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Annual screening for microalbuminuria (low levels of protein in the urine, indicating early signs of kidney disease) in type 1 diabetes should begin with puberty and/or after five-year disease duration of diabetes.
In patients with type 2, screening should begin at the time of diagnosis.
Consider an ACE Inhibitor
Numerous scientific studies have demonstrated that angiotensin converting enzyme (ACE) inhibitors, such as Vasotec, Altace, lisinopril and others, are the antihypertensive drugs of choice in all patients with diabetes. They reduce microalbuminuria, which is the hallmark of early diabetic kidney disease (nephropathy).
Therefore, the American Diabetes Association’s Standards of Care recommends these medications for all nonpregnant adult patients with diabetes.
Lifetime therapy with the drug is required.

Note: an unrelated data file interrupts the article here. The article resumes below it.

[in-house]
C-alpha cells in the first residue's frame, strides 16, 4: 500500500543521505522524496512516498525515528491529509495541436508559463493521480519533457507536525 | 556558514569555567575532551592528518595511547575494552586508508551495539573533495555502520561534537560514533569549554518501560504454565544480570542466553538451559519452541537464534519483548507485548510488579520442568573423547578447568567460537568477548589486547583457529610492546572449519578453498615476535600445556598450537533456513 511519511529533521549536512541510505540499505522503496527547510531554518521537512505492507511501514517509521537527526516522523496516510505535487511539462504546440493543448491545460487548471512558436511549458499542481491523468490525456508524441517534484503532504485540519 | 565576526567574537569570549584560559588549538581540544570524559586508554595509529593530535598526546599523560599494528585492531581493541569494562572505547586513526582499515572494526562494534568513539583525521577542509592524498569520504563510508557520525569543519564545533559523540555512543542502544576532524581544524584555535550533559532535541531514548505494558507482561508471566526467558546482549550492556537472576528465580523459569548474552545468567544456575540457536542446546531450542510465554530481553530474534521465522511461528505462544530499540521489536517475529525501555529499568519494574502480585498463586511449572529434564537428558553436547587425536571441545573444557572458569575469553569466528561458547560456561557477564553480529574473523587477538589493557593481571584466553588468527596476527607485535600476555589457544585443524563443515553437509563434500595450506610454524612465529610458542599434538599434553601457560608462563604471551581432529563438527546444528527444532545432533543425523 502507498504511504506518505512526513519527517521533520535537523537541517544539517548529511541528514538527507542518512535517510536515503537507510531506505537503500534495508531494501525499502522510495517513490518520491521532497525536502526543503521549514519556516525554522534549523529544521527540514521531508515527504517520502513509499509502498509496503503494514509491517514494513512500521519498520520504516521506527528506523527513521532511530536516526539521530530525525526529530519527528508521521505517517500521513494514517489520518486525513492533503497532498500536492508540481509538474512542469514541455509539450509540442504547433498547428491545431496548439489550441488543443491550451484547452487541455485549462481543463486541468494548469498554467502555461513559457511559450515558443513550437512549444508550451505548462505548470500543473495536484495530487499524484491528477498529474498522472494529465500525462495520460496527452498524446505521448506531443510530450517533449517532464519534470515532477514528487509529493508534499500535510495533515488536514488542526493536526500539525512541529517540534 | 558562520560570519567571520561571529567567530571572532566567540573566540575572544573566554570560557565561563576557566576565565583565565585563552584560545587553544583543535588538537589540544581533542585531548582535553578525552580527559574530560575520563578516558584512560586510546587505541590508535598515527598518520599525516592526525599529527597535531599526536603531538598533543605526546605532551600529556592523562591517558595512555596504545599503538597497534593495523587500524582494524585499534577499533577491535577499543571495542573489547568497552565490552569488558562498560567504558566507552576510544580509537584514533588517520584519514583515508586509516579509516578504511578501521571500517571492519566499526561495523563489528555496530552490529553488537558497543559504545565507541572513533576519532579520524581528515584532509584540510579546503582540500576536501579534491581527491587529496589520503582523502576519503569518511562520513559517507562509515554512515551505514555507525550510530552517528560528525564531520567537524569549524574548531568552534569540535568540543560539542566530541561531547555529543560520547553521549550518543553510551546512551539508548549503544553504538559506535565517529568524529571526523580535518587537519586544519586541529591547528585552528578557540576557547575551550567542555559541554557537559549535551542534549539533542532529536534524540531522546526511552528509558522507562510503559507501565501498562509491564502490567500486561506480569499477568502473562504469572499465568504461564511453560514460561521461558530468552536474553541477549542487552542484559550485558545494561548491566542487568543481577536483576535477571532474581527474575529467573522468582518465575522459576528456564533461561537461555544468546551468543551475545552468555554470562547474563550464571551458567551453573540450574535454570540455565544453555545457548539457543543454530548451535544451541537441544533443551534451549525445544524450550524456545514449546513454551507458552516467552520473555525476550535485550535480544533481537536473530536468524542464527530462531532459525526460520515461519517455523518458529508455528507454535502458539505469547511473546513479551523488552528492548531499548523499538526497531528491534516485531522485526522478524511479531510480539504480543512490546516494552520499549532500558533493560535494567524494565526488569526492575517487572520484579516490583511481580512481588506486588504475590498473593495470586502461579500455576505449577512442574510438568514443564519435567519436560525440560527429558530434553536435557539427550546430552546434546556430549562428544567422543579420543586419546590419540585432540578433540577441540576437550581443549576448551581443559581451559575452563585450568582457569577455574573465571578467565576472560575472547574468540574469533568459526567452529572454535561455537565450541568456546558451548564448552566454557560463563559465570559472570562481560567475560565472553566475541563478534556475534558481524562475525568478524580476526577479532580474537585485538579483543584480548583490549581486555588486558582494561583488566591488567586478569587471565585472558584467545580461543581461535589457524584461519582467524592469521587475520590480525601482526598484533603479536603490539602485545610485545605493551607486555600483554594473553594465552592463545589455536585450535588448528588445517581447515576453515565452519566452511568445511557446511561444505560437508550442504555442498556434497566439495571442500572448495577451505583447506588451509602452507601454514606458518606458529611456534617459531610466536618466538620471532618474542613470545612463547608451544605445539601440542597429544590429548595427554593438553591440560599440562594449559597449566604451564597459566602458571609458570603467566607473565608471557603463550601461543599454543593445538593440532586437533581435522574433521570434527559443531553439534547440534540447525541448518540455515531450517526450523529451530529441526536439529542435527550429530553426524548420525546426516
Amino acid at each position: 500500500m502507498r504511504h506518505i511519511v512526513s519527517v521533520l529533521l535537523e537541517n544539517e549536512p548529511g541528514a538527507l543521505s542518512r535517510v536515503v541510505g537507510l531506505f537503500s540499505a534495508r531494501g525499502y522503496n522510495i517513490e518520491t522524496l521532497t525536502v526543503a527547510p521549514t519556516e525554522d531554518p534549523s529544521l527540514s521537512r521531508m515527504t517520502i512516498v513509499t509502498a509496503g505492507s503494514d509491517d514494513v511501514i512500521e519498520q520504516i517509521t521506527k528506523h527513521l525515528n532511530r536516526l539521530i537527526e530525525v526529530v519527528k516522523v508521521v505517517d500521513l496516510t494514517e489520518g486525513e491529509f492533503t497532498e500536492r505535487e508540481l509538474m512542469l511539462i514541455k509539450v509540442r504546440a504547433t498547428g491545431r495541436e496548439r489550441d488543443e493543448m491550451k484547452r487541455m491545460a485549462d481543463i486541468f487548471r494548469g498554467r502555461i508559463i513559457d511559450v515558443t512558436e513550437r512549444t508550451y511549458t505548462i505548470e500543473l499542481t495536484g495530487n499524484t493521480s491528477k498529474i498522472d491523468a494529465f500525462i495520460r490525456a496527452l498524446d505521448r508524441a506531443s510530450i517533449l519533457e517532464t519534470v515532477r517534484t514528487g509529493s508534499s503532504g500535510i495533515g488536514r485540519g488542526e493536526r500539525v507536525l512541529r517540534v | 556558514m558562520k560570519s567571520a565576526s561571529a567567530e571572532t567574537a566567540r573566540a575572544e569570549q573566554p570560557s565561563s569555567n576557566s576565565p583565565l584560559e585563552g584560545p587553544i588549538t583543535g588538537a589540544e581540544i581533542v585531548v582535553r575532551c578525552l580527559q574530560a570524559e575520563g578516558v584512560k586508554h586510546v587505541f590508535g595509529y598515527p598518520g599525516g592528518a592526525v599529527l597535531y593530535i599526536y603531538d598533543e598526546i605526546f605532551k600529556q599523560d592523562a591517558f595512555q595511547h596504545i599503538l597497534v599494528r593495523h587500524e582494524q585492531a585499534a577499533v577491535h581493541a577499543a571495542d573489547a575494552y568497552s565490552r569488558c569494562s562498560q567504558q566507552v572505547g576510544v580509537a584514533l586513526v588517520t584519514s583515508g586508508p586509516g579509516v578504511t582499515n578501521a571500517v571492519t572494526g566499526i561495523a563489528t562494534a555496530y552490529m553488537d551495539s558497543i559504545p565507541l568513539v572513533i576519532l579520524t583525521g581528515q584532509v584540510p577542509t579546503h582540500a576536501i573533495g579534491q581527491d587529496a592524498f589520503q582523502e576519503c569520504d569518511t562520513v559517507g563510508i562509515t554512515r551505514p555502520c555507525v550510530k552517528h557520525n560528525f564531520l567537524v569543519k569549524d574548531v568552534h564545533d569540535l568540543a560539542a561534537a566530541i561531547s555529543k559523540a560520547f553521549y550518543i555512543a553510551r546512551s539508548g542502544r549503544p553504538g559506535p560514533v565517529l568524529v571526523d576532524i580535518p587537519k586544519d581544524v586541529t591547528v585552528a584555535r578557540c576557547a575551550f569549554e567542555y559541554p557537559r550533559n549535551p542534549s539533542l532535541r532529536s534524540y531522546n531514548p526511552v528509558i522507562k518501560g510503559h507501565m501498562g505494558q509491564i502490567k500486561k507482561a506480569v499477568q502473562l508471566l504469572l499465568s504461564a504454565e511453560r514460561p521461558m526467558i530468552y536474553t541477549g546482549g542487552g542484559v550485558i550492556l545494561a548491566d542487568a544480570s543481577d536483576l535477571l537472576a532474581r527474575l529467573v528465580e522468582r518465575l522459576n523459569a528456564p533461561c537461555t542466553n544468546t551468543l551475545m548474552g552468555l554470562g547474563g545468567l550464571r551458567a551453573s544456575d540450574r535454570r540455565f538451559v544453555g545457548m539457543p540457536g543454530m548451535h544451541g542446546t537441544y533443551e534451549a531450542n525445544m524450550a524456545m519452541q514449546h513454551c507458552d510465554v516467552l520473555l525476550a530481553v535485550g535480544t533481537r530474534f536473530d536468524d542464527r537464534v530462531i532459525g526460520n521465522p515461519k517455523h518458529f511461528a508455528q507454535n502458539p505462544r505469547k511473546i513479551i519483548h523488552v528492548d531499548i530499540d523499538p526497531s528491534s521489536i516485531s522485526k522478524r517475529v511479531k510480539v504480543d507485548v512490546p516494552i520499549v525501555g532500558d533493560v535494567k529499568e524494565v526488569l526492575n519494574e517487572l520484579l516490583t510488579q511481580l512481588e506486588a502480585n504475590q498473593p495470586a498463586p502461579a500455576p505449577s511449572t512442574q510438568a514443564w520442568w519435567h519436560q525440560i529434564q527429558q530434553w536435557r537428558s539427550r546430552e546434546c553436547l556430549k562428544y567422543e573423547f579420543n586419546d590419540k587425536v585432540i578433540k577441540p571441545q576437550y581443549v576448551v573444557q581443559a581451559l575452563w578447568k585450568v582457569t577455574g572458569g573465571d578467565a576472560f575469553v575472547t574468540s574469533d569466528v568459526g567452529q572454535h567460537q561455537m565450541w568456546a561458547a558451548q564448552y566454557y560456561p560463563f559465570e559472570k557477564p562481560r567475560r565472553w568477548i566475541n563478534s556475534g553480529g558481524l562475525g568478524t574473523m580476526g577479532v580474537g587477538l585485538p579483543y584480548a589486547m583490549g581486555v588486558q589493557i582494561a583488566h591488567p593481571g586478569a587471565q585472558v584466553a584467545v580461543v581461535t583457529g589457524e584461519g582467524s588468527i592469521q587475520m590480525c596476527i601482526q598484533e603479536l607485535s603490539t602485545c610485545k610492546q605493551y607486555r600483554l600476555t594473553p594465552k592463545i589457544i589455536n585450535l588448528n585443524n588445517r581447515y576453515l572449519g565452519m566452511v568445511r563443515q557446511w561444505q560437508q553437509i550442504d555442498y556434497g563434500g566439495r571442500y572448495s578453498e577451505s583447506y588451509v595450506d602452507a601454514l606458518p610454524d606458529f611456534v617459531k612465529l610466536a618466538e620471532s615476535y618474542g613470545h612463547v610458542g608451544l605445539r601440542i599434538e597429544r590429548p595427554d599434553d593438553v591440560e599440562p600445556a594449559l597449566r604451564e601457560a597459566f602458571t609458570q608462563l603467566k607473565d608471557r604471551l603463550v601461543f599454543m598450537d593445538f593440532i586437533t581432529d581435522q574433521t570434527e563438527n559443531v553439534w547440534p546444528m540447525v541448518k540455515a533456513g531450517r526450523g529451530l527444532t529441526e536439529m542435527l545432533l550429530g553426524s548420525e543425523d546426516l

Once begun, the dosage of the ACE inhibitor should be increased to the maximum tolerable dose for the greatest efficacy.
Possible reasons for the failure of ACE inhibitors to reduce microalbumin include:
Or Maybe an ARB
If ACE inhibitors cannot be tolerated, one of the angiotensin receptor blockers (ARBs), such as Cozaar and Diovan, should be substituted.
This group of drugs has also been demonstrated to reduce albuminuria and prevent kidney failure in both type 1 and type 2 diabetes. In certain cases, physicians may prescribe both classes of drugs for patients with diabetic nephropathy or hypertension.
Other anti-hypertensive agents may be useful, but none have yet been shown to be equivalent to the ACE inhibitors or the ARB drugs in preventing or reducing diabetic nephropathy.
What are the factors that contribute to diabetic kidney disease?
Non-modifiable risk factors (you can’t change these)
Modifiable risk factors (you can lower these risks)
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